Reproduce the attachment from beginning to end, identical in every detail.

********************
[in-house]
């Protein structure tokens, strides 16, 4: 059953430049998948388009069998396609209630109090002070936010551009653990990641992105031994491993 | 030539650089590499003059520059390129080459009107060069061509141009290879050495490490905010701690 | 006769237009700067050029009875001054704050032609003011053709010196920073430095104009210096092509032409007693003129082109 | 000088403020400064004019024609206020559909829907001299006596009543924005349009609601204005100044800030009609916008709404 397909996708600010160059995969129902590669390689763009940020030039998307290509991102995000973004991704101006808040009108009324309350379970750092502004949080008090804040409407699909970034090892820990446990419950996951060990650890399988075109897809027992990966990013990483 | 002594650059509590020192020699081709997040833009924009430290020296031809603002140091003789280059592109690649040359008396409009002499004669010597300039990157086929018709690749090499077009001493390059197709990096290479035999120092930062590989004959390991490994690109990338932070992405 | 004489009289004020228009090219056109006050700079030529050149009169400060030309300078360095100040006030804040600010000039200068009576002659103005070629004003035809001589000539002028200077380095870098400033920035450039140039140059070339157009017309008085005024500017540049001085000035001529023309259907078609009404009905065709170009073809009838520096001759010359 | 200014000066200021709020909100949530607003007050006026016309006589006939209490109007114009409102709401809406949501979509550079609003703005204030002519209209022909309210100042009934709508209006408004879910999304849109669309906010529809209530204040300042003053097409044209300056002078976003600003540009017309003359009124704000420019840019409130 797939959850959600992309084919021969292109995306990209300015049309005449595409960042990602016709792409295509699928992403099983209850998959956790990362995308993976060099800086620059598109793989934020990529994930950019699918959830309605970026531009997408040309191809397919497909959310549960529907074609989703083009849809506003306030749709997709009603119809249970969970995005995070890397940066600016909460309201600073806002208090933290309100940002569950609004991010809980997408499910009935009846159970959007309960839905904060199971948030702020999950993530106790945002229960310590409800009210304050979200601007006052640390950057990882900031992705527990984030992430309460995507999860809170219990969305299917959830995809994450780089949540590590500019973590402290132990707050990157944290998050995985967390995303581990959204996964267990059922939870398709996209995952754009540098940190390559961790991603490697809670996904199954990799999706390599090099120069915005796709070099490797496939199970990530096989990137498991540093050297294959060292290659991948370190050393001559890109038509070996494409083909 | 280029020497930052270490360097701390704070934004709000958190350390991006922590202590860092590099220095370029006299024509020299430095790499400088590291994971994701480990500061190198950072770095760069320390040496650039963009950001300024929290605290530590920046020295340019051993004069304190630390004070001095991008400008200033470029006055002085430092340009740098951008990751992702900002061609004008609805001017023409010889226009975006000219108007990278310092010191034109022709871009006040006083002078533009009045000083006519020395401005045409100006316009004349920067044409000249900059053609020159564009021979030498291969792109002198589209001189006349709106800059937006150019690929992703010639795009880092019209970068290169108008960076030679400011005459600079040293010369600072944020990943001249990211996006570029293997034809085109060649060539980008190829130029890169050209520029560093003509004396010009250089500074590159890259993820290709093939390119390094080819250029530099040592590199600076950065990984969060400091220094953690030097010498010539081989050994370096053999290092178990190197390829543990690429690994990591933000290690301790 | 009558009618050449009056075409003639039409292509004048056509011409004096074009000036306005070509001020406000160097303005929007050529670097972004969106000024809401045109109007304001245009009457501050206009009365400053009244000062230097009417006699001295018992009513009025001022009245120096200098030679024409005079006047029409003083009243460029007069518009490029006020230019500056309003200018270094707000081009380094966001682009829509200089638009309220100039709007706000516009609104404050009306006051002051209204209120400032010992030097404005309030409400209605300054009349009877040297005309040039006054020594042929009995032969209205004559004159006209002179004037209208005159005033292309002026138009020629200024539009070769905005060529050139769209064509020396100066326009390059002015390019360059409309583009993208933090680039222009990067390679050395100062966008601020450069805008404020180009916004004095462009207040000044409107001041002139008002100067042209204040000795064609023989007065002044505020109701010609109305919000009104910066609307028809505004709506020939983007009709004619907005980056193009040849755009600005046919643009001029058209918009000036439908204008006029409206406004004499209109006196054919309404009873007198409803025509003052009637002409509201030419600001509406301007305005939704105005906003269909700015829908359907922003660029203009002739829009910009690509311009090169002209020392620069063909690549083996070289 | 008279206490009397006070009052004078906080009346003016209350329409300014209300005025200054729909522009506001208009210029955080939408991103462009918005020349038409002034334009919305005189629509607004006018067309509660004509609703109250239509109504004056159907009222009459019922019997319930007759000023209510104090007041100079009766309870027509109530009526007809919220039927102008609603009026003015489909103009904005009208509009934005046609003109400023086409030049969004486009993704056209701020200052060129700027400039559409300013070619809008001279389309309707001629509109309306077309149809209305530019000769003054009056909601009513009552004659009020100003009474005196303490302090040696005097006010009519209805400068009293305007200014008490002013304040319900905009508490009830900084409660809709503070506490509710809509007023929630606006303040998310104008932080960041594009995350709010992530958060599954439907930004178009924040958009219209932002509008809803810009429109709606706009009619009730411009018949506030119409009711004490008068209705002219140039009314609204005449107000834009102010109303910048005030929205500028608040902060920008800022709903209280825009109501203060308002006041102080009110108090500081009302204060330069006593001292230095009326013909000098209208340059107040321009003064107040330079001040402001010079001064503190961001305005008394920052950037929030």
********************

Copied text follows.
[in-house]
């Protein structure tokens, strides 16, 4: 059953430049998948388009069998396609209630109090002070936010551009653990990641992105031994491993 | 030539650089590499003059520059390129080459009107060069061509141009290879050495490490905010701690 | 006769237009700067050029009875001054704050032609003011053709010196920073430095104009210096092509032409007693003129082109 | 000088403020400064004019024609206020559909829907001299006596009543924005349009609601204005100044800030009609916008709404 397909996708600010160059995969129902590669390689763009940020030039998307290509991102995000973004991704101006808040009108009324309350379970750092502004949080008090804040409407699909970034090892820990446990419950996951060990650890399988075109897809027992990966990013990483 | 002594650059509590020192020699081709997040833009924009430290020296031809603002140091003789280059592109690649040359008396409009002499004669010597300039990157086929018709690749090499077009001493390059197709990096290479035999120092930062590989004959390991490994690109990338932070992405 | 004489009289004020228009090219056109006050700079030529050149009169400060030309300078360095100040006030804040600010000039200068009576002659103005070629004003035809001589000539002028200077380095870098400033920035450039140039140059070339157009017309008085005024500017540049001085000035001529023309259907078609009404009905065709170009073809009838520096001759010359 | 200014000066200021709020909100949530607003007050006026016309006589006939209490109007114009409102709401809406949501979509550079609003703005204030002519209209022909309210100042009934709508209006408004879910999304849109669309906010529809209530204040300042003053097409044209300056002078976003600003540009017309003359009124704000420019840019409130 797939959850959600992309084919021969292109995306990209300015049309005449595409960042990602016709792409295509699928992403099983209850998959956790990362995308993976060099800086620059598109793989934020990529994930950019699918959830309605970026531009997408040309191809397919497909959310549960529907074609989703083009849809506003306030749709997709009603119809249970969970995005995070890397940066600016909460309201600073806002208090933290309100940002569950609004991010809980997408499910009935009846159970959007309960839905904060199971948030702020999950993530106790945002229960310590409800009210304050979200601007006052640390950057990882900031992705527990984030992430309460995507999860809170219990969305299917959830995809994450780089949540590590500019973590402290132990707050990157944290998050995985967390995303581990959204996964267990059922939870398709996209995952754009540098940190390559961790991603490697809670996904199954990799999706390599090099120069915005796709070099490797496939199970990530096989990137498991540093050297294959060292290659991948370190050393001559890109038509070996494409083909 | 280029020497930052270490360097701390704070934004709000958190350390991006922590202590860092590099220095370029006299024509020299430095790499400088590291994971994701480990500061190198950072770095760069320390040496650039963009950001300024929290605290530590920046020295340019051993004069304190630390004070001095991008400008200033470029006055002085430092340009740098951008990751992702900002061609004008609805001017023409010889226009975006000219108007990278310092010191034109022709871009006040006083002078533009009045000083006519020395401005045409100006316009004349920067044409000249900059053609020159564009021979030498291969792109002198589209001189006349709106800059937006150019690929992703010639795009880092019209970068290169108008960076030679400011005459600079040293010369600072944020990943001249990211996006570029293997034809085109060649060539980008190829130029890169050209520029560093003509004396010009250089500074590159890259993820290709093939390119390094080819250029530099040592590199600076950065990984969060400091220094953690030097010498010539081989050994370096053999290092178990190197390829543990690429690994990591933000290690301790 | 009558009618050449009056075409003639039409292509004048056509011409004096074009000036306005070509001020406000160097303005929007050529670097972004969106000024809401045109109007304001245009009457501050206009009365400053009244000062230097009417006699001295018992009513009025001022009245120096200098030679024409005079006047029409003083009243460029007069518009490029006020230019500056309003200018270094707000081009380094966001682009829509200089638009309220100039709007706000516009609104404050009306006051002051209204209120400032010992030097404005309030409400209605300054009349009877040297005309040039006054020594042929009995032969209205004559004159006209002179004037209208005159005033292309002026138009020629200024539009070769905005060529050139769209064509020396100066326009390059002015390019360059409309583009993208933090680039222009990067390679050395100062966008601020450069805008404020180009916004004095462009207040000044409107001041002139008002100067042209204040000795064609023989007065002044505020109701010609109305919000009104910066609307028809505004709506020939983007009709004619907005980056193009040849755009600005046919643009001029058209918009000036439908204008006029409206406004004499209109006196054919309404009873007198409803025509003052009637002409509201030419600001509406301007305005939704105005906003269909700015829908359907922003660029203009002739829009910009690509311009090169002209020392620069063909690549083996070289 | 008279206490009397006070009052004078906080009346003016209350329409300014209300005025200054729909522009506001208009210029955080939408991103462009918005020349038409002034334009919305005189629509607004006018067309509660004509609703109250239509109504004056159907009222009459019922019997319930007759000023209510104090007041100079009766309870027509109530009526007809919220039927102008609603009026003015489909103009904005009208509009934005046609003109400023086409030049969004486009993704056209701020200052060129700027400039559409300013070619809008001279389309309707001629509109309306077309149809209305530019000769003054009056909601009513009552004659009020100003009474005196303490302090040696005097006010009519209805400068009293305007200014008490002013304040319900905009508490009830900084409660809709503070506490509710809509007023929630606006303040998310104008932080960041594009995350709010992530958060599954439907930004178009924040958009219209932002509008809803810009429109709606706009009619009730411009018949506030119409009711004490008068209705002219140039009314609204005449107000834009102010109303910048005030929205500028608040902060920008800022709903209280825009109501203060308002006041102080009110108090500081009302204060330069006593001292230095009326013909000098209208340059107040321009003064107040330079001040402001010079001064503190961001305005008394920052950037929030």